Social Platform’s voice at the TTIP stakeholders presentation event
Last week, on the occasion of the eighth round of negotiations on the Transatlantic Trade and Investment Partnership (TTIP) between the EU and the US, we participated in the stakeholders’ presentation event organised by the European Commission’s Directorate-General for Trade.
Valentina Caimi, Policy and Advocacy Adviser, presented the main concerns from Social Platform about the negotiations. Indeed, we are concerned about the possible impact of this agreement on Services of General Interest, in particular on social, health and education services.
So far the orientation of the negotiators has been to exclude from the scope of the agreement public services that are publicly funded. We call for the exclusion of public services even when they are privately funded. Even if we advocate for sufficient public funding to be available to finance these services, the reality is that in many member states, because of the crisis and austerity measures, or because of cultural traditions that privilege private for profit provision, private sources are used to complement public funding. We think that the source of funding should not be the criterion on which to decide if these services should be covered by trade agreements or not; instead, negotiators should focus on the mission of these services. By focusing on the source of financing, there would be a clash with the essential role and wide discretion of national, regional and local authorities to define the services they consider as being delivered in the general interest, enshrined in Protocol 26 of the Lisbon Treaty. The wide discretion of public authorities entails that they can provide, commission and organise these services as close as possible to the needs of users, and they can define whether these services are open to competition and decide whether they are publicly or privately funded.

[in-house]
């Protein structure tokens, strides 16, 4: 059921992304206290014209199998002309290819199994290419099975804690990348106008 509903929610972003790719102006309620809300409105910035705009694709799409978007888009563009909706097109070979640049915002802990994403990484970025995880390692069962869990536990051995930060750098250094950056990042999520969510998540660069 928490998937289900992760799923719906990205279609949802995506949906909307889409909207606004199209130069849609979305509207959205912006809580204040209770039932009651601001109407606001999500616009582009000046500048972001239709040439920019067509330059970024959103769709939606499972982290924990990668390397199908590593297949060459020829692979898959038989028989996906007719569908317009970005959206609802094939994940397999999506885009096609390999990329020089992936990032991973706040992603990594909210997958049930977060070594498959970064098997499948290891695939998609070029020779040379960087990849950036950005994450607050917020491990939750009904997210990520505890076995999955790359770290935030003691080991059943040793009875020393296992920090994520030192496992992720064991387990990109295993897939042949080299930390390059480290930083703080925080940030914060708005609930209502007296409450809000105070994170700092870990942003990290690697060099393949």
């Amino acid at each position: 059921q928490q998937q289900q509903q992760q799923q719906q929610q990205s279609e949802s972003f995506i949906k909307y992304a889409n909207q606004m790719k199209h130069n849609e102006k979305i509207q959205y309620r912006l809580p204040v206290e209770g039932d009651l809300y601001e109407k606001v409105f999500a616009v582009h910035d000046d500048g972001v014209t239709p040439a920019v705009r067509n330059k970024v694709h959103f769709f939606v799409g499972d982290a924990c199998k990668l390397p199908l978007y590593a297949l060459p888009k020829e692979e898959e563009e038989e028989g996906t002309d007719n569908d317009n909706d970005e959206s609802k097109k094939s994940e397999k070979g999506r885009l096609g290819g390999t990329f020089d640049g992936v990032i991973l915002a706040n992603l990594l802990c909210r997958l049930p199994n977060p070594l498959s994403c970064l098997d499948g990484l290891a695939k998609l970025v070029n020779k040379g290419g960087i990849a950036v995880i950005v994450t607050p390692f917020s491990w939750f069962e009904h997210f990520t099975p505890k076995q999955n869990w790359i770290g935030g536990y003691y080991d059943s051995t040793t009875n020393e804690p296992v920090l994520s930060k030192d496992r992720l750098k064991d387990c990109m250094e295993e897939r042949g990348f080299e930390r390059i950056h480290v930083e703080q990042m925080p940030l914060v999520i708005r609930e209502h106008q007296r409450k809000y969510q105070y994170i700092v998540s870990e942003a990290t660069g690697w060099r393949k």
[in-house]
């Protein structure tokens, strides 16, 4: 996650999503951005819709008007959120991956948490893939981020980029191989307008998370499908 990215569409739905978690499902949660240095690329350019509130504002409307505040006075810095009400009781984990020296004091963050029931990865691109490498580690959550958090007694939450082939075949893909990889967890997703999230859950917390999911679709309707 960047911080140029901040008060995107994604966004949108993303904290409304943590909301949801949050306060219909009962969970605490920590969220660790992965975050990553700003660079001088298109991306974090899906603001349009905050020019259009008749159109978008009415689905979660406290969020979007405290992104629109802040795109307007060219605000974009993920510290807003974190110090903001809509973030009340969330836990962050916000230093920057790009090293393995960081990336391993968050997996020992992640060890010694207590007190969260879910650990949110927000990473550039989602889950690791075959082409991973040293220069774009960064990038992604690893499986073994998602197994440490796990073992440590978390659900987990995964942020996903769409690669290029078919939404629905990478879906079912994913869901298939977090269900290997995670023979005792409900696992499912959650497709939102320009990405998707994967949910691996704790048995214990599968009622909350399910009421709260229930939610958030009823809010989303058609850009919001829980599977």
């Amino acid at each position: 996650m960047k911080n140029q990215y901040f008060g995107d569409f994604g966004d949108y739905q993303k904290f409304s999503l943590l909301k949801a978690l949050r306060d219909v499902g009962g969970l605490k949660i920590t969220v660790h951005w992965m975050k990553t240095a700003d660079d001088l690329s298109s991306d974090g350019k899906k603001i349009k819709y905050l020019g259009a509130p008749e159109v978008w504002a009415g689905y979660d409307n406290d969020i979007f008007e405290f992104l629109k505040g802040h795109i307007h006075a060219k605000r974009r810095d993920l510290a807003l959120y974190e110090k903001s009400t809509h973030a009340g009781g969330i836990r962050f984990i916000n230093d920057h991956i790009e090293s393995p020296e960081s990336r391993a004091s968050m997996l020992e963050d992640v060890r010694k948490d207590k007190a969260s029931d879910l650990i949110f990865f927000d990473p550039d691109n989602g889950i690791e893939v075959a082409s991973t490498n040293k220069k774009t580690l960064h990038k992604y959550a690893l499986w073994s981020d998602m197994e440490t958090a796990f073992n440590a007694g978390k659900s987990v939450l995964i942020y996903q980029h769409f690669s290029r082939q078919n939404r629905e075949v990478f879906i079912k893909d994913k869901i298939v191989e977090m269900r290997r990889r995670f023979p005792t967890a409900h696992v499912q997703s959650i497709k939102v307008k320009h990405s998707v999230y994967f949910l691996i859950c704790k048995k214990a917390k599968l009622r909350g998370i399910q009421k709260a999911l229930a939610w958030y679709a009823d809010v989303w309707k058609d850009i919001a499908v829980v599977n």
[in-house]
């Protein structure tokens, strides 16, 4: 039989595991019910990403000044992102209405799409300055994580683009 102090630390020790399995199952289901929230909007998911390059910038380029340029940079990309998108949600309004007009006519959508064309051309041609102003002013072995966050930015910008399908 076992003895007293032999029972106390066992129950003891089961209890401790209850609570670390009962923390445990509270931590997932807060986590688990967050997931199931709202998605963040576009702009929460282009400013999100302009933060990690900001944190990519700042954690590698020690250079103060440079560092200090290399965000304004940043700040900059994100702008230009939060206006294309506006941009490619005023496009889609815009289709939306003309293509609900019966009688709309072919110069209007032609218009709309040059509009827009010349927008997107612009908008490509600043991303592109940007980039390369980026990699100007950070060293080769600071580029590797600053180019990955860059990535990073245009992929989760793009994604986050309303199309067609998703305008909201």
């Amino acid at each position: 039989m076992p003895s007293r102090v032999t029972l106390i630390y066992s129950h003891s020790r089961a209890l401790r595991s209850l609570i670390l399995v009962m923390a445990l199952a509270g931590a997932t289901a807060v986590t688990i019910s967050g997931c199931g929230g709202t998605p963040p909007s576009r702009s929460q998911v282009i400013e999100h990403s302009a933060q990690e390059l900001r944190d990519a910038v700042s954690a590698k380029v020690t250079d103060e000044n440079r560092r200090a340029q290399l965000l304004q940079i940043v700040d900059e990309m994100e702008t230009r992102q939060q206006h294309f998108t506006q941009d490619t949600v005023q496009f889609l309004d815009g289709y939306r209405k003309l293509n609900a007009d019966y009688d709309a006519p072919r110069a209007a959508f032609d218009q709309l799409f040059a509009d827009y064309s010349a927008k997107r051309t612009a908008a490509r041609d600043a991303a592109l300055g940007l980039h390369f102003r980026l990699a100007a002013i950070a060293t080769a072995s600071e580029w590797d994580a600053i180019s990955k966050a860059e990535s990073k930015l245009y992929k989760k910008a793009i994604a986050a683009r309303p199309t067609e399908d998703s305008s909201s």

We also asked for more legal certainty; there is discrepancy in the concepts used in trade agreements and in the Lisbon Treaty and EU legislation. Trade agreements use the concepts of public services and public utilities, while in the EU system we talk about Services of General Interest, which can be economic or non-economic. How are these concepts related to one another?
We called on the negotiators to make sure that that services in the EU are delivered in line with the values enshrined in Protocol 26: a high level of quality, safety and affordability, equal treatment, the promotion of universal access and of users’ rights.
We also asked for the exclusions, exemptions and tailored rules that exist in EU legislation to recognise the specific characteristics of social, health and education services and other services provided directly to the person, and for them to be integrated in the same way in trade agreements. Therefore, the services directive, the public procurement directive and state aid rules should not be reopened. On the contrary, they should be the starting point of the negotiations in trade agreements.
Read more in our weekly editorial, ‘The services you need should not be TTIPed over’